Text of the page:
Free Legal Aid

Going through a court process like a divorce or bankruptcy can be stressful enough, but adding in the often large expenses can make it nearly impossible for many low-income individuals. There are many legal offices and non-profit

Going through a court process like a divorce or bankruptcy can be stressful enough, but adding in the often large expenses can make it nearly impossible for many low-income individuals. There are many legal offices and non-profit organizations that offer free legal help to those who can't afford an attorney, offering services like filling paperwork and representation in court, but as the recession has increased demand for these services, it has also endangered the groups that fill those needs.

Finding Aid

In many states, the Bar Association can help low-income individuals find representation, either with one of the firms associated with the association or through non-profit groups like Legal Aid Society. For those with internet access, the American Bar Association lists these resources by state..

Once the individual has connected with the right organization, they can meet with a lawyer who reviews their situation and offers advice or representation. These organizations can offer help with a range of legal issues, from defense against criminal charges to help in family court. One of the most common forms of free legal aid offered is help with the home foreclosure process, one that has grown as the housing crisis and subsequent recession has led to record numbers of foreclosures.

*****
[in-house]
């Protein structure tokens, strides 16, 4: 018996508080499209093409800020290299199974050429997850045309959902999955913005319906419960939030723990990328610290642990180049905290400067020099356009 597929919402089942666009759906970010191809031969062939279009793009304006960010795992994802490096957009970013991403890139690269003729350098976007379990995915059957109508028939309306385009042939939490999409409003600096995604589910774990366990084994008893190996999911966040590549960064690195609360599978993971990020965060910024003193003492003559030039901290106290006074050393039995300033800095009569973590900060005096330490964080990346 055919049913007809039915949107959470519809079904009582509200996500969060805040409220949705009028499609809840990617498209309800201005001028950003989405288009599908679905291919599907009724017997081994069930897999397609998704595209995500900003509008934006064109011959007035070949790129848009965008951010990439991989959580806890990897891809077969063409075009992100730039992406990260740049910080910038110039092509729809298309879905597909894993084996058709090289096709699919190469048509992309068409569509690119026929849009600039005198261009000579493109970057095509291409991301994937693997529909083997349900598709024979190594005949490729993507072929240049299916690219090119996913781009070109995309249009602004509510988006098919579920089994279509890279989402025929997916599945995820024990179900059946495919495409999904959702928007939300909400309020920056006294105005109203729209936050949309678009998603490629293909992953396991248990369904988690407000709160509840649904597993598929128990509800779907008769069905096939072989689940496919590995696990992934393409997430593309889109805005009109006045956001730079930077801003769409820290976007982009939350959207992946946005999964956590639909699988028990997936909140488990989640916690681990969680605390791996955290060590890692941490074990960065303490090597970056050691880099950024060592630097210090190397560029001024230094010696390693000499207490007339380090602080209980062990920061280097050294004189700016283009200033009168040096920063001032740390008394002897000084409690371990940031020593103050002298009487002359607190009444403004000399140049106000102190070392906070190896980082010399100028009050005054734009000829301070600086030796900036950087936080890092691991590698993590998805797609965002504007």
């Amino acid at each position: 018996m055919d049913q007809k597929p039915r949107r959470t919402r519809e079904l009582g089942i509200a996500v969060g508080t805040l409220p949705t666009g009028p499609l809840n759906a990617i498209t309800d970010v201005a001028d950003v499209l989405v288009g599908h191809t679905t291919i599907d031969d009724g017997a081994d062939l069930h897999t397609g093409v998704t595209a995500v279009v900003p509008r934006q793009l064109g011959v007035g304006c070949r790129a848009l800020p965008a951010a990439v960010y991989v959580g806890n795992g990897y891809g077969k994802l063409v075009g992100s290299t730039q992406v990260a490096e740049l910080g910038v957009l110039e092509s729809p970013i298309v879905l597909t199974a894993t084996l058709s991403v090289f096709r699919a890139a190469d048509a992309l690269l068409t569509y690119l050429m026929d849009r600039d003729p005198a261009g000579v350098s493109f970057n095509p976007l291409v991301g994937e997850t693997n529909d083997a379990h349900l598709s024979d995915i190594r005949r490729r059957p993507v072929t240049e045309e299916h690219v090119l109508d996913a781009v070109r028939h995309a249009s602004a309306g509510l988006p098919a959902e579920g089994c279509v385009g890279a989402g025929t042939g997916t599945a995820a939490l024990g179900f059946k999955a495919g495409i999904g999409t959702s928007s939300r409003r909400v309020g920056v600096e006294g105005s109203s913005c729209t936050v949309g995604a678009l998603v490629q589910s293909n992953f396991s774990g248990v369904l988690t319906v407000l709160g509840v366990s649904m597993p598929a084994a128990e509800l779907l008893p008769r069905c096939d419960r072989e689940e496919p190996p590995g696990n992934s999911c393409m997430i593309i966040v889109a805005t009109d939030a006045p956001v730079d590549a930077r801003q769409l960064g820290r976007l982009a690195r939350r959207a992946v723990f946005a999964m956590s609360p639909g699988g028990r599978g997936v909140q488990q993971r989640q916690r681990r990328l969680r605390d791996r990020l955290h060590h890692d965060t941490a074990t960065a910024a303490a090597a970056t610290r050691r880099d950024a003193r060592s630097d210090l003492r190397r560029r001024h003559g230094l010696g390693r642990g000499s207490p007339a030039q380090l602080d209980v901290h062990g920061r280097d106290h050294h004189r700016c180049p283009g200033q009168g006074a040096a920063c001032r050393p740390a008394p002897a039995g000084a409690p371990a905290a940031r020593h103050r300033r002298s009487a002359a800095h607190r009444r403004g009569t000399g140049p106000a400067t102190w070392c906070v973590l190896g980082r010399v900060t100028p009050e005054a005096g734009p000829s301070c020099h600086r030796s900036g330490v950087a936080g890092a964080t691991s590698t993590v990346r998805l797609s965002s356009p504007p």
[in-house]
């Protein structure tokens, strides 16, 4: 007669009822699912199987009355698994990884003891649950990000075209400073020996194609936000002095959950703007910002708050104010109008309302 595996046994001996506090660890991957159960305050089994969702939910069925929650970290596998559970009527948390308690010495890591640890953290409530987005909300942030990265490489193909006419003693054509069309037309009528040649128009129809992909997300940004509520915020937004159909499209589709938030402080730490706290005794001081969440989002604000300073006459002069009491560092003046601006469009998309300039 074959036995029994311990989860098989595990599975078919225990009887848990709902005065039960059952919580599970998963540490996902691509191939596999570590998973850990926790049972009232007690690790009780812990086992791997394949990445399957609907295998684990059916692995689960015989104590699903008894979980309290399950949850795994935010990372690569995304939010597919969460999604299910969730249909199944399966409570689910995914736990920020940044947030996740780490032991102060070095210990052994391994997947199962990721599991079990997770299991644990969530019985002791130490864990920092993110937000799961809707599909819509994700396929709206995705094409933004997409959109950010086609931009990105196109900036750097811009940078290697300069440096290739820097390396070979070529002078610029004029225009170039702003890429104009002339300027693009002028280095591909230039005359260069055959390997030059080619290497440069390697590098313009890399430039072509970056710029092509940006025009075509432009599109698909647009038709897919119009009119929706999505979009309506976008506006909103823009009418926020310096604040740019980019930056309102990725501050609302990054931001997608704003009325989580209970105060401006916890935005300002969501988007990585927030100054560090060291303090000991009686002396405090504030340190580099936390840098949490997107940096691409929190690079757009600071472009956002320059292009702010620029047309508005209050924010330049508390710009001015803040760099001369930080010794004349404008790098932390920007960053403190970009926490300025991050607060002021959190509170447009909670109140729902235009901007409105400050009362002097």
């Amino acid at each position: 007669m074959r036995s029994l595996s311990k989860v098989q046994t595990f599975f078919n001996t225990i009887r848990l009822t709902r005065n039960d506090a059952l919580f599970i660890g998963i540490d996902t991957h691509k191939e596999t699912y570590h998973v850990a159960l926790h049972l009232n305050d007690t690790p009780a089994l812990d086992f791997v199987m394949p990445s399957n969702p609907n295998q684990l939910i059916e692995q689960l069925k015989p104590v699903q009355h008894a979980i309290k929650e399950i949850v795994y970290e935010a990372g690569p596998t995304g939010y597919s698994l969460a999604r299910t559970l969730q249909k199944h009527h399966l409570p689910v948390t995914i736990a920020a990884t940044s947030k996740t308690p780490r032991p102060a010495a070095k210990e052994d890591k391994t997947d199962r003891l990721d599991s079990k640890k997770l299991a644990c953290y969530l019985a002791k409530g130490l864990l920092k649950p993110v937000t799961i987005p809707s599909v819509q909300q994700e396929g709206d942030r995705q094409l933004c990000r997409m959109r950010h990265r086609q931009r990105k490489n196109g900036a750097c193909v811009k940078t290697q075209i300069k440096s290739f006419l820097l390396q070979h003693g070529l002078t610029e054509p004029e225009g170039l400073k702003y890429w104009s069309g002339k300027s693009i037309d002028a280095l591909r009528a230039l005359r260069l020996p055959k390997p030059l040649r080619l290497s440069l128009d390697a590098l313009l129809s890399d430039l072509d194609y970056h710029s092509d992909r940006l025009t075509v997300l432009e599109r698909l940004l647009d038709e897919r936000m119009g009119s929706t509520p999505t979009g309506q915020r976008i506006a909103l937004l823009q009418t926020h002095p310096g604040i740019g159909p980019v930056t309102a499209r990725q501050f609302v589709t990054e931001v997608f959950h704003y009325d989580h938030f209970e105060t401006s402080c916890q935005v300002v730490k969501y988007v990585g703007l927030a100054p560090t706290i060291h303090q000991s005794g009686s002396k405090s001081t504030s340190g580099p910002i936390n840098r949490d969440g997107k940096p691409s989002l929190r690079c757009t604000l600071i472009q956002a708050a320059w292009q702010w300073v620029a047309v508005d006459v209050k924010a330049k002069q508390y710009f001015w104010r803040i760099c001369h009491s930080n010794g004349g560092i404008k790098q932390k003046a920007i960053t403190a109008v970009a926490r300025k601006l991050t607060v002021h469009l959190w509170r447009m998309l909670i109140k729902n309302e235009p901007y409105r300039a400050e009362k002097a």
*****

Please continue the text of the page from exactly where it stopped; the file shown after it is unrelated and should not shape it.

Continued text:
Changes Ahead

The recession has had other effects on free legal aid offered in the United States. As the Wall Street Journal has reported, legal aid organizations have planned large layoffs for 2012. These groups were hit by federal cutbacks passed in late 2011 that slashed funding for civil legal assistance by 14 percent, dropping it to $348 million from $402.4 million.

Officials at Legal Services Corp., established by Congress in 1974 to disburse funding to legal aid organizations, said they expect a 13.3 percent drop in the number of lawyers employed and a 15.4 percent reduction in paralegals. This change is expected to slash the number of pro bono hours offered by these organizations. Rural individuals are expected to be hit particularly hard, as these civil legal assistance groups have already been scarce in these areas, officials from Legal Services Corp. have claimed.

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